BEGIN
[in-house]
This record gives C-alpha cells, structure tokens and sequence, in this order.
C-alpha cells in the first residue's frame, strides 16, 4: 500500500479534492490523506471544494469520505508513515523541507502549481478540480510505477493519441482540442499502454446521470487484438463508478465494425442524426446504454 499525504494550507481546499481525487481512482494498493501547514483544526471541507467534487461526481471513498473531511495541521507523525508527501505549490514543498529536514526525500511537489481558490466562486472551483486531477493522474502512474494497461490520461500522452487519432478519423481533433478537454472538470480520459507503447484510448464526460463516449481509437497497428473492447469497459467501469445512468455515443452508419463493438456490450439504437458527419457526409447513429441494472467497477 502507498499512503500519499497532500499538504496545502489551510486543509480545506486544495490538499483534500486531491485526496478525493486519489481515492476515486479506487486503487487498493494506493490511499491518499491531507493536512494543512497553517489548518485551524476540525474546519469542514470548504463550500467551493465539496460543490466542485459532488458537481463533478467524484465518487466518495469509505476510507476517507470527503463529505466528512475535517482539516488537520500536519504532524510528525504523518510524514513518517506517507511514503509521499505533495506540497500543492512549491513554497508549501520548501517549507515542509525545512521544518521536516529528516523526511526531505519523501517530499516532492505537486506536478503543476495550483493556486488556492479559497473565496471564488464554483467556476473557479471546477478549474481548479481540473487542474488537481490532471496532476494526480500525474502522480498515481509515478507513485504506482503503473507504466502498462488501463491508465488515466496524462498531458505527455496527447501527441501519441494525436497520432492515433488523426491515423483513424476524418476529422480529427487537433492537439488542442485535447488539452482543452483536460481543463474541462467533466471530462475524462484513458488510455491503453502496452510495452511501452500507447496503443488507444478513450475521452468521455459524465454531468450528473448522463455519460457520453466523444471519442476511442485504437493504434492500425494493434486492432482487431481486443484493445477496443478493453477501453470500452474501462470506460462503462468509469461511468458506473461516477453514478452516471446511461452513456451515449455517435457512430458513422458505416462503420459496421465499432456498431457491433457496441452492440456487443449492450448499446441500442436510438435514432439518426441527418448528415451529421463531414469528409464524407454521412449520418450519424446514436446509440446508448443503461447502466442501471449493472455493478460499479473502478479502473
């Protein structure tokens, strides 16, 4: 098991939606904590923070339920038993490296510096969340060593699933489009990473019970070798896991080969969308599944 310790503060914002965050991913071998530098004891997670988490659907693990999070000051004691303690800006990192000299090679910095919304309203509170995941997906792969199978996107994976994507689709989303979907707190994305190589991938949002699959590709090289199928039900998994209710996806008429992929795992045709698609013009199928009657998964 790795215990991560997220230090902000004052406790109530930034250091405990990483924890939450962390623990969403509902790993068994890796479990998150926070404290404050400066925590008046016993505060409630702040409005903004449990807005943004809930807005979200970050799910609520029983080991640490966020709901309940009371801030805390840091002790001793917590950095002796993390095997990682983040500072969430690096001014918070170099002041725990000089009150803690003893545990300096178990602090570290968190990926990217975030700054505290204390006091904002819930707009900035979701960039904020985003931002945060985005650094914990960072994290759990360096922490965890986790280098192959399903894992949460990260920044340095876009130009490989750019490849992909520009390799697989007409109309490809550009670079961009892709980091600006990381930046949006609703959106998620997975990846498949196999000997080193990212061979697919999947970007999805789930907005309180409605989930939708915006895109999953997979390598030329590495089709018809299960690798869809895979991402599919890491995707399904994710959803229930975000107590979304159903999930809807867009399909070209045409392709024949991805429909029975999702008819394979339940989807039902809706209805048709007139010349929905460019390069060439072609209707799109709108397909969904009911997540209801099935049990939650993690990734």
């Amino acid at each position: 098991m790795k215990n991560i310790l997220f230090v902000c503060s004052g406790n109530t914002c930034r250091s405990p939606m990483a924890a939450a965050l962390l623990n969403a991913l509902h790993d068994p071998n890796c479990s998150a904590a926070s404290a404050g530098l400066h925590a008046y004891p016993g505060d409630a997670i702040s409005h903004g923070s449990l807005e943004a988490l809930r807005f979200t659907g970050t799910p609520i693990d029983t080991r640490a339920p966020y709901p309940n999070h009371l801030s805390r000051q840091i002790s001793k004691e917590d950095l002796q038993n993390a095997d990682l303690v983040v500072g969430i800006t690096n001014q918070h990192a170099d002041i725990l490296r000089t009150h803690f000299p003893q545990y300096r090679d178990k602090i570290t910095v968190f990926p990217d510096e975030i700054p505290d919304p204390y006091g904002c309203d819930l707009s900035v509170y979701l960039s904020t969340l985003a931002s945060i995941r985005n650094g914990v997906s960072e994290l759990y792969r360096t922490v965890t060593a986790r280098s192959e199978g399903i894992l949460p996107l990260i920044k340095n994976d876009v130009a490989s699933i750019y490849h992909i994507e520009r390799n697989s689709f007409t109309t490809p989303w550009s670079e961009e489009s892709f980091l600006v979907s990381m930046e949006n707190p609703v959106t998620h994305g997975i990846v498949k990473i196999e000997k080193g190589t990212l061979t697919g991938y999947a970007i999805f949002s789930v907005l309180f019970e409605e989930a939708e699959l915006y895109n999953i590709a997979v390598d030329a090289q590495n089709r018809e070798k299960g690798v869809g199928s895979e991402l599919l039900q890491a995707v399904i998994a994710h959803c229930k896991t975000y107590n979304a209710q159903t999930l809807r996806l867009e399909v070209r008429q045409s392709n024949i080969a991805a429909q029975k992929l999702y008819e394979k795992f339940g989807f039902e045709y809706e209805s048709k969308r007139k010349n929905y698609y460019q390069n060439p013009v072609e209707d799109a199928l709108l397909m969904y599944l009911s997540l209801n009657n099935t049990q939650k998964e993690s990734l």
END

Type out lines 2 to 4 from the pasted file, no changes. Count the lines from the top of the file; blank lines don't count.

This record gives C-alpha cells, structure tokens and sequence, in this order.
C-alpha cells in the first residue's frame, strides 16, 4: 500500500479534492490523506471544494469520505508513515523541507502549481478540480510505477493519441482540442499502454446521470487484438463508478465494425442524426446504454 499525504494550507481546499481525487481512482494498493501547514483544526471541507467534487461526481471513498473531511495541521507523525508527501505549490514543498529536514526525500511537489481558490466562486472551483486531477493522474502512474494497461490520461500522452487519432478519423481533433478537454472538470480520459507503447484510448464526460463516449481509437497497428473492447469497459467501469445512468455515443452508419463493438456490450439504437458527419457526409447513429441494472467497477 502507498499512503500519499497532500499538504496545502489551510486543509480545506486544495490538499483534500486531491485526496478525493486519489481515492476515486479506487486503487487498493494506493490511499491518499491531507493536512494543512497553517489548518485551524476540525474546519469542514470548504463550500467551493465539496460543490466542485459532488458537481463533478467524484465518487466518495469509505476510507476517507470527503463529505466528512475535517482539516488537520500536519504532524510528525504523518510524514513518517506517507511514503509521499505533495506540497500543492512549491513554497508549501520548501517549507515542509525545512521544518521536516529528516523526511526531505519523501517530499516532492505537486506536478503543476495550483493556486488556492479559497473565496471564488464554483467556476473557479471546477478549474481548479481540473487542474488537481490532471496532476494526480500525474502522480498515481509515478507513485504506482503503473507504466502498462488501463491508465488515466496524462498531458505527455496527447501527441501519441494525436497520432492515433488523426491515423483513424476524418476529422480529427487537433492537439488542442485535447488539452482543452483536460481543463474541462467533466471530462475524462484513458488510455491503453502496452510495452511501452500507447496503443488507444478513450475521452468521455459524465454531468450528473448522463455519460457520453466523444471519442476511442485504437493504434492500425494493434486492432482487431481486443484493445477496443478493453477501453470500452474501462470506460462503462468509469461511468458506473461516477453514478452516471446511461452513456451515449455517435457512430458513422458505416462503420459496421465499432456498431457491433457496441452492440456487443449492450448499446441500442436510438435514432439518426441527418448528415451529421463531414469528409464524407454521412449520418450519424446514436446509440446508448443503461447502466442501471449493472455493478460499479473502478479502473
């Protein structure tokens, strides 16, 4: 098991939606904590923070339920038993490296510096969340060593699933489009990473019970070798896991080969969308599944 310790503060914002965050991913071998530098004891997670988490659907693990999070000051004691303690800006990192000299090679910095919304309203509170995941997906792969199978996107994976994507689709989303979907707190994305190589991938949002699959590709090289199928039900998994209710996806008429992929795992045709698609013009199928009657998964 790795215990991560997220230090902000004052406790109530930034250091405990990483924890939450962390623990969403509902790993068994890796479990998150926070404290404050400066925590008046016993505060409630702040409005903004449990807005943004809930807005979200970050799910609520029983080991640490966020709901309940009371801030805390840091002790001793917590950095002796993390095997990682983040500072969430690096001014918070170099002041725990000089009150803690003893545990300096178990602090570290968190990926990217975030700054505290204390006091904002819930707009900035979701960039904020985003931002945060985005650094914990960072994290759990360096922490965890986790280098192959399903894992949460990260920044340095876009130009490989750019490849992909520009390799697989007409109309490809550009670079961009892709980091600006990381930046949006609703959106998620997975990846498949196999000997080193990212061979697919999947970007999805789930907005309180409605989930939708915006895109999953997979390598030329590495089709018809299960690798869809895979991402599919890491995707399904994710959803229930975000107590979304159903999930809807867009399909070209045409392709024949991805429909029975999702008819394979339940989807039902809706209805048709007139010349929905460019390069060439072609209707799109709108397909969904009911997540209801099935049990939650993690990734």